Kesang Tseten’s Who Will Be a Gurkha (2012) is a corporeal film full of movement, exertion, physicality, and masculine energy. The film follows the archaic selection process of young Nepali men into the British Army as they undergo a series of physical examinations, tests of strength, odd interviews, and verbal exams. Propelled by an organic visual narrative of suspense and competition, we are quickly drawn into the story. Tsetsen’s camera invites us alongside the hopes and insecurities of young men who dream of becoming Gurkha soldiers and the fame, respect, and employment stability they believe it promises. “I’m very happy to go to Afghanistan,” a recruit says to the British officer during his interview. “But it’s a very dangerous place,” the British officer replies. “Would you be happy to put your life in danger?” Through their measured composure and premeditated answers, it becomes clear that the young men are willing to do anything to become the next Gurkhas.
Throughout the film, Tseten splices contemporary shots with archival footage of Gurkha soldiers undergoing identical examinations and measurements. A series of uncanny corporeal resemblances and colonial-era anthropometrics suggest that little has changed over the past century. The gestures, expressions, and techniques of the body overlay the past onto the present in a double exposure. Two hundred thousand Nepalis fought for the British Army in WWI and WWII in exchange for a pension and passport to the UK. This mercenary tradition began during the period of British colonial rule in India and has continued into the contemporary wars of empire. Throughout the film, Tseten suspends viewers into a space of ambivalence, refusing to provide a one-sided narrative of neocolonial exploitation. Instead of offering a clear-cut story of good and bad, oppressed and oppressor, Tseten presents us with a more complex picture that places the aspirations of young men at its center. In doing so, Who Will Be a Gurkha invites us to contemplate the convoluted depths of imperial relations; how the allure and desire to fight foreign wars can coexist alongside critique, and more generally, why so many young Nepalis continue to see this as an opportunity worth living and dying for.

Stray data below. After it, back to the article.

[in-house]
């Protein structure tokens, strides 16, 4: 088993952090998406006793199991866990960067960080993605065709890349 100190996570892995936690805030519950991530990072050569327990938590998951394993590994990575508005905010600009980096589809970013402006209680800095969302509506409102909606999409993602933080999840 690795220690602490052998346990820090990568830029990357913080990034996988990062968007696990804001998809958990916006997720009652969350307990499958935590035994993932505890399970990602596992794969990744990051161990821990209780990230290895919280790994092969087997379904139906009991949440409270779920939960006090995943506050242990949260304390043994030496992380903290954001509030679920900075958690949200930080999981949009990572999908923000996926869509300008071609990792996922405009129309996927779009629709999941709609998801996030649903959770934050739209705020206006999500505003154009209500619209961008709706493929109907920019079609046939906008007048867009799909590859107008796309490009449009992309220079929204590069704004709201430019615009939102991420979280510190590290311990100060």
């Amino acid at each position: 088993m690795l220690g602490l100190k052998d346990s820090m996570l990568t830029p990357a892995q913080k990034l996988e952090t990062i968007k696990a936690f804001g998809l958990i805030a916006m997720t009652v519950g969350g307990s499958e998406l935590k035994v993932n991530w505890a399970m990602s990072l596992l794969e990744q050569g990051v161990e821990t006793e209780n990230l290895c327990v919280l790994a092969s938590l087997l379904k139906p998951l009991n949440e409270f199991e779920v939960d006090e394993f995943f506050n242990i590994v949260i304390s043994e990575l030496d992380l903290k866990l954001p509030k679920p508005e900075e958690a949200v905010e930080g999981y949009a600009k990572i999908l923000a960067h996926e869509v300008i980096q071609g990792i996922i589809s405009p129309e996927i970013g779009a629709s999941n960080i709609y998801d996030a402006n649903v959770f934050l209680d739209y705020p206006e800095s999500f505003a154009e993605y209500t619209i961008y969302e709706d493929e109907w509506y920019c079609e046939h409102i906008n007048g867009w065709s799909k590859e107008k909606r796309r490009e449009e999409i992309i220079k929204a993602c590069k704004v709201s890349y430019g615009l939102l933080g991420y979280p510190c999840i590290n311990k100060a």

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As if borrowing from Faulkner, Kesang Tseten’s Who Will Be a Gurkha (2012) argues, “The past is never dead. It’s not even past.” A beautiful and emotional film,... More